Sno-Jet

Sno-Jet was a brand of snowmobile first produced in Quebec, Canada in 1965. They quickly proved popular and grew to be one of the highest-selling make of snowmobiles until the early-1970’s, helping usher the then-new sport of snowmobiling into Canada and the United States. After the Glastron Boat Company acquired Sno-Jet in 1968, it was sold off to Kawasaki in 1976, which they used in name until 1980.

Two men named Fillion and Roy were attempting to get financial aid for a small home-operated fiberglass boat company inThetford   Mines,Quebec, in the winter of 1964. While being visited by a potential investor, the investor took interest to a small homemade snowmobileRoyhad at his home. Fillion and Roy re-evaluated their decision to build boats, instead choosing to create a company to manufacture snowmobiles, which were only starting to gain popularity as a form of transportation through the initial efforts of companies like Bombardier, Polaris and Arctic Cat. A small partnership involving Fillion and Roy, along with two other investors, formed the first four employees of Sno-Jet.

The initial efforts of the four men netted a total of 25 snowmobiles produced and sold in 1965, with orders coming in for more. In less than a year their company had outgrew what they alone could produce, so they quickly expanded their business to include over 100 new employees and their first mechanical engineer to improve on Roy’s original design.

Even with their expanded workforce, by 1968 they had produced and sold more than 15,000 snowmobiles with demand continuously increasing. Feeling overburdened, the owners of Sno-Jet decided to sell their company while it was still highly lucrative to the Glastron Boat Company, which relocated the company’s headquarters fromQuebectoMinnesota. The vast majority of Sno-Jets were still manufactured in the company’s main production building inThetford Mines, Quebec.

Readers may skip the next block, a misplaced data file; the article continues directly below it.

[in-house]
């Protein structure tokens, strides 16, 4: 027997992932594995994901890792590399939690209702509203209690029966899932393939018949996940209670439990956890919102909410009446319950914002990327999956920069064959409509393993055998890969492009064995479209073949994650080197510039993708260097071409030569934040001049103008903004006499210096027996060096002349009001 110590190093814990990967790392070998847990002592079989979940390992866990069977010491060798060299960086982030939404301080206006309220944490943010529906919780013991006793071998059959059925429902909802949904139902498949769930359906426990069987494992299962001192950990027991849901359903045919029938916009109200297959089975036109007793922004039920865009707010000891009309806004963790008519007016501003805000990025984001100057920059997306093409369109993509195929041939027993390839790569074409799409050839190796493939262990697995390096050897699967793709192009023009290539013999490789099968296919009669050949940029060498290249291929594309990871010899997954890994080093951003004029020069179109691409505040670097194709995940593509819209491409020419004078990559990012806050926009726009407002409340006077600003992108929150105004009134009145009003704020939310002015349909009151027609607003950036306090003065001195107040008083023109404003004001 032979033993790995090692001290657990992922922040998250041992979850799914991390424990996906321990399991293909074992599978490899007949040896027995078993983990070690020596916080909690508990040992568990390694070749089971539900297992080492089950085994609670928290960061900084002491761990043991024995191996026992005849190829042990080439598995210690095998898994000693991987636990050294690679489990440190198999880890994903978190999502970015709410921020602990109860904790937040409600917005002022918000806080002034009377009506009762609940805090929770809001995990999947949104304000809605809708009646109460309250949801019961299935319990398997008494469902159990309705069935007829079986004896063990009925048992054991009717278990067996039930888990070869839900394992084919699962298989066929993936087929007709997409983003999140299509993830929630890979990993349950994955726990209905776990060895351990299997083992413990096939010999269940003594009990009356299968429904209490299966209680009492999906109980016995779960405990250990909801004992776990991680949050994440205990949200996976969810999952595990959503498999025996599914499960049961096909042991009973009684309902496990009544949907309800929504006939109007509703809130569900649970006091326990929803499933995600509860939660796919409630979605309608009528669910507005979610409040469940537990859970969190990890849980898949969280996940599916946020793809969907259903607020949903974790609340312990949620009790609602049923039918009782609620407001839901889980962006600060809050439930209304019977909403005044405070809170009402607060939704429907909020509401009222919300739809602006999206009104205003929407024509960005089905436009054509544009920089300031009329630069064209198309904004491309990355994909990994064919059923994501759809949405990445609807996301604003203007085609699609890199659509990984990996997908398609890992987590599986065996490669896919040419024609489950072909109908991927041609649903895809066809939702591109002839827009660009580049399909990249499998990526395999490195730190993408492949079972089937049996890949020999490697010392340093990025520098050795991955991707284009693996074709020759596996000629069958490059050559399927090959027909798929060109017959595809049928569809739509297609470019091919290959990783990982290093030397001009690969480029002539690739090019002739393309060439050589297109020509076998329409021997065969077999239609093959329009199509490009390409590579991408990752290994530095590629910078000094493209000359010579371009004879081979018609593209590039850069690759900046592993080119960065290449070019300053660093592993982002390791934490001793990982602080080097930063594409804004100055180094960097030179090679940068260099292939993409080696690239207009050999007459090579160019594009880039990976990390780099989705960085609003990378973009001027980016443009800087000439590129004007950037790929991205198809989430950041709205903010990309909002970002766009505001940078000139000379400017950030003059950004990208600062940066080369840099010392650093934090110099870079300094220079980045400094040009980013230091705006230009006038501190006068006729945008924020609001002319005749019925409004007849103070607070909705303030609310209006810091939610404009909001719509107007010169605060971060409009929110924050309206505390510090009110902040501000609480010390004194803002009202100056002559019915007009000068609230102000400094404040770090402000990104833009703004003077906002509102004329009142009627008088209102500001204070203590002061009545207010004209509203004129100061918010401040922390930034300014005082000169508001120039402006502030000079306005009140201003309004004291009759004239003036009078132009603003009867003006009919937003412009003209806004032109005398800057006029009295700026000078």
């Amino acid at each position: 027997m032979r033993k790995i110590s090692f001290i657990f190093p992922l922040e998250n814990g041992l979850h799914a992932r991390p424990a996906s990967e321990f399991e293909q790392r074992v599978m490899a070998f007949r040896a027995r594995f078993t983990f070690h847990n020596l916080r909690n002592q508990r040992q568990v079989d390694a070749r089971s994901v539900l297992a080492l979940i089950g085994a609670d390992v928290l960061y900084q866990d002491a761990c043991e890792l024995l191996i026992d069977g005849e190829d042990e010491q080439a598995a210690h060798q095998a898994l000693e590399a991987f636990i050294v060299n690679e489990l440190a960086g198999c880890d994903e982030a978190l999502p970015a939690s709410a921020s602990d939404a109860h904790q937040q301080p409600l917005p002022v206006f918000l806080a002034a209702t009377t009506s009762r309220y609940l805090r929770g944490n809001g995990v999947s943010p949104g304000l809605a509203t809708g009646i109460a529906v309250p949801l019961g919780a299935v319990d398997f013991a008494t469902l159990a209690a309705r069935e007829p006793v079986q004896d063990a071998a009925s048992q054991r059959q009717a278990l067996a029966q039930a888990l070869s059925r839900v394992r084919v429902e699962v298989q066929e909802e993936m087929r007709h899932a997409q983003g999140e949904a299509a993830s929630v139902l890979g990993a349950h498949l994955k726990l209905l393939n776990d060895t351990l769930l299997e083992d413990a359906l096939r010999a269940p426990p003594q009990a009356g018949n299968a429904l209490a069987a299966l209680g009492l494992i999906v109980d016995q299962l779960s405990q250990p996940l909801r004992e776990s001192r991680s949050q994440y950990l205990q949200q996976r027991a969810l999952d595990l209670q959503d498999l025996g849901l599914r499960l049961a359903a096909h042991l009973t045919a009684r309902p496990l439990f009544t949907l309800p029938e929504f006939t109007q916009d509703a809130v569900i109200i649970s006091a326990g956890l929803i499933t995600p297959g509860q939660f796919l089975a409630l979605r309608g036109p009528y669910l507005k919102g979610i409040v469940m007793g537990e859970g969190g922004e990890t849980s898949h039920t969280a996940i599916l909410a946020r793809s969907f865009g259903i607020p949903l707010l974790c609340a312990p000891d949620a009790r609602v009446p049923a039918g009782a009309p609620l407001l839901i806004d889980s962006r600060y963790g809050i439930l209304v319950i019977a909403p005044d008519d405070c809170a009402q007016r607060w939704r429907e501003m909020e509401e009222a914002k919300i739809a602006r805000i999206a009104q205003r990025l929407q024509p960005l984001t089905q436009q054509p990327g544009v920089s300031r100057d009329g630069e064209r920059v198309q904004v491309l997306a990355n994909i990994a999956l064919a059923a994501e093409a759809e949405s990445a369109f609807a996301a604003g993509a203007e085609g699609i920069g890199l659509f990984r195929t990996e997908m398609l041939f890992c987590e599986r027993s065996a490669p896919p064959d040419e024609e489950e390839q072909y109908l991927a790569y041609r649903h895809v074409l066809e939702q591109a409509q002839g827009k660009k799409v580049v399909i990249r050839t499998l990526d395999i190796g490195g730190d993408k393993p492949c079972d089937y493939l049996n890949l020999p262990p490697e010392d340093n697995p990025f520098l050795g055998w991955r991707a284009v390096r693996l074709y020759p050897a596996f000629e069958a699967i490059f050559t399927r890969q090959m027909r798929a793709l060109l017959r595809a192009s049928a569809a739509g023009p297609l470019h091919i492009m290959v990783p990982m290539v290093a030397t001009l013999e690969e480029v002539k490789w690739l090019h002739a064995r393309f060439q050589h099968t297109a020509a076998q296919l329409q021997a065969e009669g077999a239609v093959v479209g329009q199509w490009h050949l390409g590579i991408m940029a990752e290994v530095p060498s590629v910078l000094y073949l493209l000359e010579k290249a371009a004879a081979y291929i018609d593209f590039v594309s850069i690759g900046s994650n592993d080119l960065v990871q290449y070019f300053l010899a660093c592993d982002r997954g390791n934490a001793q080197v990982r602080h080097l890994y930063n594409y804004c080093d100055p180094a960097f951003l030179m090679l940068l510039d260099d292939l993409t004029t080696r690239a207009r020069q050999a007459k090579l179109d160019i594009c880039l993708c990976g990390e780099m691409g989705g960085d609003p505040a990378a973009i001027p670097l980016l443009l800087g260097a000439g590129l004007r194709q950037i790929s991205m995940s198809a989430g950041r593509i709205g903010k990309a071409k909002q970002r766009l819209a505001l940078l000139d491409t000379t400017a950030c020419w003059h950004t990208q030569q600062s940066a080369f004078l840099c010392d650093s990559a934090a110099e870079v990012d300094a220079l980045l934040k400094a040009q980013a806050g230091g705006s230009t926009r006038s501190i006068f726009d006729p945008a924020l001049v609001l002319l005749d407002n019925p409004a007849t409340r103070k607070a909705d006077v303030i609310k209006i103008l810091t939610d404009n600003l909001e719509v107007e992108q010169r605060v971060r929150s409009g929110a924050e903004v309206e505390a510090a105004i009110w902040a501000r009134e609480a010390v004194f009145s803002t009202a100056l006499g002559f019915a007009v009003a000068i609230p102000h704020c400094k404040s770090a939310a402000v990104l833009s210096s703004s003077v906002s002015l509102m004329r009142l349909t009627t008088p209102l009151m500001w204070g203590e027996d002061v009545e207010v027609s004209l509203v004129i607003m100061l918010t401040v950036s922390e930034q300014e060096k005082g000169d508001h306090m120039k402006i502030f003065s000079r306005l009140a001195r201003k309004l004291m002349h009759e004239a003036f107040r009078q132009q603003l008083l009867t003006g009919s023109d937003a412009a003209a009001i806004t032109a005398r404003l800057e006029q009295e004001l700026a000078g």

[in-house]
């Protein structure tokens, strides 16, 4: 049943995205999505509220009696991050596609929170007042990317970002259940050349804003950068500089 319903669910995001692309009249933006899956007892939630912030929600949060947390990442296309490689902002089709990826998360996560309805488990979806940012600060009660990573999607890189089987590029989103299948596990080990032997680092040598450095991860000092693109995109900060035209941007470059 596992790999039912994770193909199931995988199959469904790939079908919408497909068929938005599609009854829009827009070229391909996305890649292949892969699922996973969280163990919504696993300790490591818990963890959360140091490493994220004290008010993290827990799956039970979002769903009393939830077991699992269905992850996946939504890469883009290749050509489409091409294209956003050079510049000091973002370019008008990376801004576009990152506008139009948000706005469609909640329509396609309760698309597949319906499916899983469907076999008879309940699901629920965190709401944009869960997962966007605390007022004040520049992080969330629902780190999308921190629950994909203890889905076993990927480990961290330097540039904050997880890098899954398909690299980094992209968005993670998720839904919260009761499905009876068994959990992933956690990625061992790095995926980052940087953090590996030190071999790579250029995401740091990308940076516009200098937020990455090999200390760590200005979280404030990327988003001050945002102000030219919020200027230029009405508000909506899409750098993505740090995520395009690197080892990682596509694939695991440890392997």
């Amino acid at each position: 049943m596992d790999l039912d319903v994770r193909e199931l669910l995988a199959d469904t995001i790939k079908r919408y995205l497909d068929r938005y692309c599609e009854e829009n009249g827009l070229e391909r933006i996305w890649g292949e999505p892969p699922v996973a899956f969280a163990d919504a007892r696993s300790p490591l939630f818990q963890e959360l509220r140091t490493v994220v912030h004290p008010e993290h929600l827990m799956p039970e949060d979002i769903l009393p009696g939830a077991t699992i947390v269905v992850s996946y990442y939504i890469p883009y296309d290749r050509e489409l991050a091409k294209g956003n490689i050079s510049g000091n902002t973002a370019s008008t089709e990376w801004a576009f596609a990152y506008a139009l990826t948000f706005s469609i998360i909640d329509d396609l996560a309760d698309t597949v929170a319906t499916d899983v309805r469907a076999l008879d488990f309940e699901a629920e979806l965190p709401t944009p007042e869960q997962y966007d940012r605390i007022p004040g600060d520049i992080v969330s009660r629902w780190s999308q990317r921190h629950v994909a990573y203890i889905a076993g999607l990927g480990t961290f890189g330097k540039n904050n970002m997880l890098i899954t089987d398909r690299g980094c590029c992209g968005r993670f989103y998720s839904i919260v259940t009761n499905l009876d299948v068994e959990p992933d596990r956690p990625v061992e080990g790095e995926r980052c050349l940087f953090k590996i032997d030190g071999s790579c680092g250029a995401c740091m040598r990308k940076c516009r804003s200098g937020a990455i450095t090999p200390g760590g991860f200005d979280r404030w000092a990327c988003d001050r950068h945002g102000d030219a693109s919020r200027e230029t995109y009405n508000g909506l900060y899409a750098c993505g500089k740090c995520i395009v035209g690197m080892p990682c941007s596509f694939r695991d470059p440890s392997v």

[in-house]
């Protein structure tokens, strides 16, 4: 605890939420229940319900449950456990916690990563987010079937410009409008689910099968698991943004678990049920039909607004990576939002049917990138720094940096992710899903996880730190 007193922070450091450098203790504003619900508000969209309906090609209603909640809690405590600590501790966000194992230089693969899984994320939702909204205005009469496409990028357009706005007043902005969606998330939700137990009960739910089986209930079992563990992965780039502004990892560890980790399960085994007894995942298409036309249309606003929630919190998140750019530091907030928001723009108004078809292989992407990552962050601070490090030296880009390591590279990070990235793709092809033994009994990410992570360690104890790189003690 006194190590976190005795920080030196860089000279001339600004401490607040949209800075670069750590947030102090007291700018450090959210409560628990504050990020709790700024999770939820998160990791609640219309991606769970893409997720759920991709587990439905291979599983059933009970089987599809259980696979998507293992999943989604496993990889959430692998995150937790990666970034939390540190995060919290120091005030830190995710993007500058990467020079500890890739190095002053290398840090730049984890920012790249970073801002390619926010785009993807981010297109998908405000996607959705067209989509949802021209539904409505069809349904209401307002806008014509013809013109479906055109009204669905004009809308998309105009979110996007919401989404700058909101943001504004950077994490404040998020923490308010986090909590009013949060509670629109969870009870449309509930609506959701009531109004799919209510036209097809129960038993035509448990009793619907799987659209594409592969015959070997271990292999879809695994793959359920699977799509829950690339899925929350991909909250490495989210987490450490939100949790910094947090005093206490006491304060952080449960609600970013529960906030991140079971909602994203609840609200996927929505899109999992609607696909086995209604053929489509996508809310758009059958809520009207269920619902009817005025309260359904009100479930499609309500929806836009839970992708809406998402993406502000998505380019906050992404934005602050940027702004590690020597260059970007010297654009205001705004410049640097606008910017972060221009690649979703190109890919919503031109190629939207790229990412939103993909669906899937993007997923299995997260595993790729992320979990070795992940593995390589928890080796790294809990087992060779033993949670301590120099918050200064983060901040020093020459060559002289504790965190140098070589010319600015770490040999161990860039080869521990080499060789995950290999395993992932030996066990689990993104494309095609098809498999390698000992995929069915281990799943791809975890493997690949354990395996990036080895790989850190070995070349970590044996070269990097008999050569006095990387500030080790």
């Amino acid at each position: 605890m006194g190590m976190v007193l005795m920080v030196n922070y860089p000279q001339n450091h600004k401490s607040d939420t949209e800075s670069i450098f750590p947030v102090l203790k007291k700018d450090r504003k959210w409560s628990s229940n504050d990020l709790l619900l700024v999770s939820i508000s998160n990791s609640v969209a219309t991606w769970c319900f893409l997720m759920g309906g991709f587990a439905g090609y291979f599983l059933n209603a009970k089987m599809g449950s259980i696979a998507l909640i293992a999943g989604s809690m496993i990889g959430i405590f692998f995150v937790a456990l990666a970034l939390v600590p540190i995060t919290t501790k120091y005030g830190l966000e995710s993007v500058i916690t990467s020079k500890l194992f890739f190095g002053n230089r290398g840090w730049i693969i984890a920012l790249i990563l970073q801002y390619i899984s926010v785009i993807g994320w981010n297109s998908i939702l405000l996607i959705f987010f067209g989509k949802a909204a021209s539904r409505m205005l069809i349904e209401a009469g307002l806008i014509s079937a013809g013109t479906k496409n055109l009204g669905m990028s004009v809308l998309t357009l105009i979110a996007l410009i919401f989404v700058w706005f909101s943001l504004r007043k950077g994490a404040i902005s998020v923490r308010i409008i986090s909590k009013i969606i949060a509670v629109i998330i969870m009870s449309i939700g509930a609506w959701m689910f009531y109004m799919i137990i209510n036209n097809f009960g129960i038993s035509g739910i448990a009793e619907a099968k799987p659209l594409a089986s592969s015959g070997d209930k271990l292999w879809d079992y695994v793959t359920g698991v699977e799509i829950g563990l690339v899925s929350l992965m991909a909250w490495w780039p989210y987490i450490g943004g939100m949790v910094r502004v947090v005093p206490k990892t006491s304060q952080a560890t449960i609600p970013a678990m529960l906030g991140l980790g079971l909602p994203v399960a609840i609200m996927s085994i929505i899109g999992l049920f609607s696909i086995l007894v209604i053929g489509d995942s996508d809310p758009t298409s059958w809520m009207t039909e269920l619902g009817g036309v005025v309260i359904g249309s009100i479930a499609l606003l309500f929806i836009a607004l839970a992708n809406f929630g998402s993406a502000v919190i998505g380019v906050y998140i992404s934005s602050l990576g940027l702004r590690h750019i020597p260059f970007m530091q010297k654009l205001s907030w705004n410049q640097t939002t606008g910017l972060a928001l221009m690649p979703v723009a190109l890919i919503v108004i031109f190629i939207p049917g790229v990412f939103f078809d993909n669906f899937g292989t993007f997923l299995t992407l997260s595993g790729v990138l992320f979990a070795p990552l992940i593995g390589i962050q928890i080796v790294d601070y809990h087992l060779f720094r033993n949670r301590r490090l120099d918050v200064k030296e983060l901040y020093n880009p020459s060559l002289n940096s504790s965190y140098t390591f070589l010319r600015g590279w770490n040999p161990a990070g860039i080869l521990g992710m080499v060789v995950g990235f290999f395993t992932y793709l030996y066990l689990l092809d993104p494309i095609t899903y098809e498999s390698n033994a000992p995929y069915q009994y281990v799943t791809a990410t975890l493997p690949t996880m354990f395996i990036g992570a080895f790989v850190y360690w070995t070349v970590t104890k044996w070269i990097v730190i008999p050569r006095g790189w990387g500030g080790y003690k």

Sno-Jet’s peak year was 1970 with over 30,000 units produced, comprising of over 20 separate models with various engine makes and models. The company continued to experience good sales, although they were beginning to lag due to the competition of literally hundreds of other snowmobile manufacturing companies which had been formed in North Americaduring the snowmobiling boom of the early-1970’s. Nonetheless Sno-Jets remained a popular choice due to their reliability and price.

The OPEC Oil Crisis hit the snowmobiling market hard in 1973, causing the hundreds of snowmobile companies that seemingly started overnight to shut down just as quickly. Even the well-established Sno-Jet company was not immune, and by the following year had seen production fall by nearly 40%. It was a blow from which the company would never recover. Production numbers continued to dwindle, and Sno-Jet offered fewer models. Despite keeping their prices competitive the snowmobiling market had been broken, and as a result the Glastron Boat Company sold Sno-Jet toKawasakiin 1976.

Kawasaki wanted to enter the snowmobiling market, hoping to expand beyond just producing motorcycles as Yamaha had years before, but Kawasaki just wanted to use the Sno-Jet name and established dealerships; they didn’t want the Sno-Jet snowmobiles or manufacturing facilities, and as a result shut down everything Sno-Jet had produced up until that point. All assets were liquidated and hundreds of employees were put out of work, as many were not willing to move toKawasaki’s headquarters located inNebraska. Only a few design engineers were kept hired onto the Kawasaki snowmobiling branch.

Kawasakiused the Sno-Jet name until 1980 after only seeing limited success, and was unable to sustain their snowmobile manufacturing arm for much longer than thet. Under massive debt, they ceased snowmobile production in 1983.



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